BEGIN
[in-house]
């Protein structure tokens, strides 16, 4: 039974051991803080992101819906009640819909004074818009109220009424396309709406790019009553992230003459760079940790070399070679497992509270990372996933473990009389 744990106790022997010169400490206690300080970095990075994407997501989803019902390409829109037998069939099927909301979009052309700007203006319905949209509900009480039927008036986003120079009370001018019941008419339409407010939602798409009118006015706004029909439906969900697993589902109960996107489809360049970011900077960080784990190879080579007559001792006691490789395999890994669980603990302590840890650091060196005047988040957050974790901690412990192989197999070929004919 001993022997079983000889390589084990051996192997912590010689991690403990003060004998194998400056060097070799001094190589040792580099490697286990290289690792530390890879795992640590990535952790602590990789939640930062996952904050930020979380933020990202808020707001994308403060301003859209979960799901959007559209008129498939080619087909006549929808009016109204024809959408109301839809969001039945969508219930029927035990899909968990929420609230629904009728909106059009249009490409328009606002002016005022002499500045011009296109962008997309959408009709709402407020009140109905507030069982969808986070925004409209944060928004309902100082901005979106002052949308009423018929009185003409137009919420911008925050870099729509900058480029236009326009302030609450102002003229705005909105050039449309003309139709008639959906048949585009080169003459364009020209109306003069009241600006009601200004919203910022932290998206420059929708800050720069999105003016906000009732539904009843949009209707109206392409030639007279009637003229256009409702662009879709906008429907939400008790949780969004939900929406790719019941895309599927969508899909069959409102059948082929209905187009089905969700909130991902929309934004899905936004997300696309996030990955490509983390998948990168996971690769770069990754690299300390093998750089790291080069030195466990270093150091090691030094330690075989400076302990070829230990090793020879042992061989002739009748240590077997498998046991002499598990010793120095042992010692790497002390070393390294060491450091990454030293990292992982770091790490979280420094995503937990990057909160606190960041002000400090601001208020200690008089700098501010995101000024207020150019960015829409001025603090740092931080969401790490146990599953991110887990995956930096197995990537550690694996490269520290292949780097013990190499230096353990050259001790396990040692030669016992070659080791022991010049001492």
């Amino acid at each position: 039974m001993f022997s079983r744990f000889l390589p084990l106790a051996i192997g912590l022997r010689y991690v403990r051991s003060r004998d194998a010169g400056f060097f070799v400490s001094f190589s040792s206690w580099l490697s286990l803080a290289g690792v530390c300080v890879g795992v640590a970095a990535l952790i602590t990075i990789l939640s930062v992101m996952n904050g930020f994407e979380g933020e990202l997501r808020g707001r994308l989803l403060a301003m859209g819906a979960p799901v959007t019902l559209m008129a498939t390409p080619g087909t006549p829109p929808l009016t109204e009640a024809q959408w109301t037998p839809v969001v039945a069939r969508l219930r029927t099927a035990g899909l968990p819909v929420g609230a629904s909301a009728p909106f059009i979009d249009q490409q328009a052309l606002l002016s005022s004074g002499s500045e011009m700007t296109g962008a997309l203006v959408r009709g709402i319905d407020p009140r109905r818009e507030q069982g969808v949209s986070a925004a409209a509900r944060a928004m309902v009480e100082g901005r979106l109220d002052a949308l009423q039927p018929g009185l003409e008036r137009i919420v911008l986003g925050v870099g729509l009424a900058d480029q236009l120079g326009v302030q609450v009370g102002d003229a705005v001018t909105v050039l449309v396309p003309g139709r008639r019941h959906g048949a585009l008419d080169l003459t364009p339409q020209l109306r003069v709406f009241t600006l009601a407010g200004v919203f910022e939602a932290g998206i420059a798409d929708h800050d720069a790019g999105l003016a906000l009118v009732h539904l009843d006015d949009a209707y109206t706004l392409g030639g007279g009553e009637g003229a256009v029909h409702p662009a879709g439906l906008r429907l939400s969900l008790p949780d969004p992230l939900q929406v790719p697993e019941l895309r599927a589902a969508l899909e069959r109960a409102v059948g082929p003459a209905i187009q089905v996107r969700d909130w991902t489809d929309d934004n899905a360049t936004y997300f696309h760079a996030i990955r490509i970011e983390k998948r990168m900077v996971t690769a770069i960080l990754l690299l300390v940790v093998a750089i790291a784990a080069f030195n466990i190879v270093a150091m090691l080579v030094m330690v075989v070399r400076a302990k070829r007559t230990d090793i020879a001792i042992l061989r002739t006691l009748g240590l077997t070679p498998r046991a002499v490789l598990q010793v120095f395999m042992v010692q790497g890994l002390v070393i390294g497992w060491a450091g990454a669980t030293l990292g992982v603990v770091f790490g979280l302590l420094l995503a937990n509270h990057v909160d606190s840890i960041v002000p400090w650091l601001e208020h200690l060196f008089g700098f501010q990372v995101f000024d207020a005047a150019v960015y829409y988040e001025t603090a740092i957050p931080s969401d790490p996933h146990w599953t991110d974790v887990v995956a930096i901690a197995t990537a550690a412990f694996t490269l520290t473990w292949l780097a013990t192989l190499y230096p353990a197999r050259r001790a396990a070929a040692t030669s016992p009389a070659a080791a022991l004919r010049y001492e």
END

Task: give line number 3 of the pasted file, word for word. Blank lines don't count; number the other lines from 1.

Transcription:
């Amino acid at each position: 039974m001993f022997s079983r744990f000889l390589p084990l106790a051996i192997g912590l022997r010689y991690v403990r051991s003060r004998d194998a010169g400056f060097f070799v400490s001094f190589s040792s206690w580099l490697s286990l803080a290289g690792v530390c300080v890879g795992v640590a970095a990535l952790i602590t990075i990789l939640s930062v992101m996952n904050g930020f994407e979380g933020e990202l997501r808020g707001r994308l989803l403060a301003m859209g819906a979960p799901v959007t019902l559209m008129a498939t390409p080619g087909t006549p829109p929808l009016t109204e009640a024809q959408w109301t037998p839809v969001v039945a069939r969508l219930r029927t099927a035990g899909l968990p819909v929420g609230a629904s909301a009728p909106f059009i979009d249009q490409q328009a052309l606002l002016s005022s004074g002499s500045e011009m700007t296109g962008a997309l203006v959408r009709g709402i319905d407020p009140r109905r818009e507030q069982g969808v949209s986070a925004a409209a509900r944060a928004m309902v009480e100082g901005r979106l109220d002052a949308l009423q039927p018929g009185l003409e008036r137009i919420v911008l986003g925050v870099g729509l009424a900058d480029q236009l120079g326009v302030q609450v009370g102002d003229a705005v001018t909105v050039l449309v396309p003309g139709r008639r019941h959906g048949a585009l008419d080169l003459t364009p339409q020209l109306r003069v709406f009241t600006l009601a407010g200004v919203f910022e939602a932290g998206i420059a798409d929708h800050d720069a790019g999105l003016a906000l009118v009732h539904l009843d006015d949009a209707y109206t706004l392409g030639g007279g009553e009637g003229a256009v029909h409702p662009a879709g439906l906008r429907l939400s969900l008790p949780d969004p992230l939900q929406v790719p697993e019941l895309r599927a589902a969508l899909e069959r109960a409102v059948g082929p003459a209905i187009q089905v996107r969700d909130w991902t489809d929309d934004n899905a360049t936004y997300f696309h760079a996030i990955r490509i970011e983390k998948r990168m900077v996971t690769a770069i960080l990754l690299l300390v940790v093998a750089i790291a784990a080069f030195n466990i190879v270093a150091m090691l080579v030094m330690v075989v070399r400076a302990k070829r007559t230990d090793i020879a001792i042992l061989r002739t006691l009748g240590l077997t070679p498998r046991a002499v490789l598990q010793v120095f395999m042992v010692q790497g890994l002390v070393i390294g497992w060491a450091g990454a669980t030293l990292g992982v603990v770091f790490g979280l302590l420094l995503a937990n509270h990057v909160d606190s840890i960041v002000p400090w650091l601001e208020h200690l060196f008089g700098f501010q990372v995101f000024d207020a005047a150019v960015y829409y988040e001025t603090a740092i957050p931080s969401d790490p996933h146990w599953t991110d974790v887990v995956a930096i901690a197995t990537a550690a412990f694996t490269l520290t473990w292949l780097a013990t192989l190499y230096p353990a197999r050259r001790a396990a070929a040692t030669s016992p009389a070659a080791a022991l004919r010049y001492e």